Europe

European Economics Weekly

Euro-zone GDP barely grew in Q4, inflation risks rise

Data released this week suggest that our assumption that euro-zone GDP rose by 0.2% in Q4 could be too optimistic, but we still think that the economy will grow in Q1. Meanwhile, rapid house price inflation adds to the case for the ECB to, in Jay Powell’s words, start thinking about thinking about raising interest rates.

14 January 2022

European Data Response

German GDP (2021)

Provisional data showing that Germany’s GDP increased by 2.7% last year and news that it shrank in Q4 underlines that its recovery has lagged many of its peers, including the US, France and the UK. We think that German GDP will expand by less than the consensus expects this year too.

14 January 2022

European Economics Update

ECB likely to raise rates to zero in 2023

With pandemic-related inflationary pressures proving a bit more intense and persistent than we had anticipated, and policymakers sounding more willing to tighten policy, we think the ECB is most likely to end net asset purchases in December 2022 and raise its deposit rate to zero by end-2023. Drop-In: Neil Shearing will host an online panel of our senior economists to answer your questions and update on macro and markets this Thursday, 13th January (11:00 ET/16:00 GMT). Register for the latest on everything from Omicron to the Fed to our key calls for 2022. Registration here.

12 January 2022

Key Forecasts

Main Economic & Market Forecasts

%q/q(%y/y) unless stated

Latest

Q3 2021

Q4 2021

Q1 2022

Q2 2022

2020

2021

2022

2023

GDP

+2.2(+3.9)

+2.2(+3.9)

+0.2(+4.4)

+0.5(+5.1)

+1.2(+4.0)

-6.5

+5.1

+3.5

+1.7

Household Spending

+4.1(+2.5)

+4.1(+2.5)

+0.0(+5.6)

+0.6(+8.8)

+1.5(+6.3)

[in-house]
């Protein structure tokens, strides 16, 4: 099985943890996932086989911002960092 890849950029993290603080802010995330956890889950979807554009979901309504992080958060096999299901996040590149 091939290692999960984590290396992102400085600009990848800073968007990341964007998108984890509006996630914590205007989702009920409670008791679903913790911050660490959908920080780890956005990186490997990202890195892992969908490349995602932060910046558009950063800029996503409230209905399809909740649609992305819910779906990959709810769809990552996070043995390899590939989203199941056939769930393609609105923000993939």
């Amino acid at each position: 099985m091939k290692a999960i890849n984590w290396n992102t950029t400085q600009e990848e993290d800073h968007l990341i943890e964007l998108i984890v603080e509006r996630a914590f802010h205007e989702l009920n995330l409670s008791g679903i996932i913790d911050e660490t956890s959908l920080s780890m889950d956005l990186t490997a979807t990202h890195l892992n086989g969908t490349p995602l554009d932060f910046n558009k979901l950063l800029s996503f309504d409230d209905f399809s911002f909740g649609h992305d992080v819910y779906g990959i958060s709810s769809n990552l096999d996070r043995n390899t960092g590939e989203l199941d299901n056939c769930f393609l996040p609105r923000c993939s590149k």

-8.0

+3.4

+5.3

+2.0

HICP (%y/y)

+5.0 (Dec)

+2.8

+4.6

+4.1

+3.9

+0.3

+2.6

+3.0

+1.5

Unemployment Rate (%)

7.2 (Nov)

7.5

7.4

7.5

7.1

7.9

7.8

7.3

7.0

Depo Rate, end period (%)

-0.50

-0.50

-0.50

-0.50

-0.50

-0.50

-0.50

-0.50

0.00

10yr Bund Yield, end period (%)

-0.07

-0.20

-0.18

-0.07

+0.03

-0.57

-0.18

+0.25

+0.50

$/euro, end period

1.15

1.14

1.14

1.13

1.11

1.22

1.14

1.08

1.05

£/euro, end period

0.83

0.85

0.84

0.84

0.85

0.89

0.83

0.82

0.81

Sources: Bloomberg, Capital Economics


Euro-zone GDP barely grew in Q4, inflation risks rise

European Economics Weekly

19 January 2022

Our view

The economic recovery is slowing sharply as GDP has got close to its pre-pandemic level and persistent supply shortages, high energy prices and an increase in Covid infections are taking a toll on activity. After expanding by 2.2% q/q in Q3, we expect the economy to grow by only around 0.2% q/q in the fourth quarter, and Q1 is likely to be weak too. Meanwhile, we think that headline inflation has probably peaked at nearly 5% and will fall sharply next year. We expect inflation to remain above target until at least the end of next year. But after the temporary pandemic-related forces pushing up inflation have faded, we think it is more likely to settle below 2% than above it. The ECB looks set to end net asset purchases under the PEPP in March but leave the door open to re-starting them if needed. We also think it will increase the pace of the Asset Purchase Programme from €20bn to €40bn per month, and leave interest rates unchanged for much longer than investors anticipate. So while we expect bond yields to drift up over the coming years, they will remain very low.

Latest Outlook

European Economic Outlook

Running into troubled waters

Supply chain problems will slow the recovery and keep inflation above target until around the middle of next year. Beyond that, however, the economy should get back on track. After regaining its pre-crisis level later this year, output is likely to converge with its pre-pandemic trend. Meanwhile, we do not expect significant second-round effects from the recent surge in prices and think wage increases will remain quite modest. Headline inflation is likely to drop back below the ECB’s target by the end of next year, as energy inflation turns negative. So while the ECB will end its emergency PEPP purchases next March, it will step up its regular asset purchases and leave the deposit rate at -0.5% until around 2025, which is a lot later than financial markets anticipate.

19 October 2021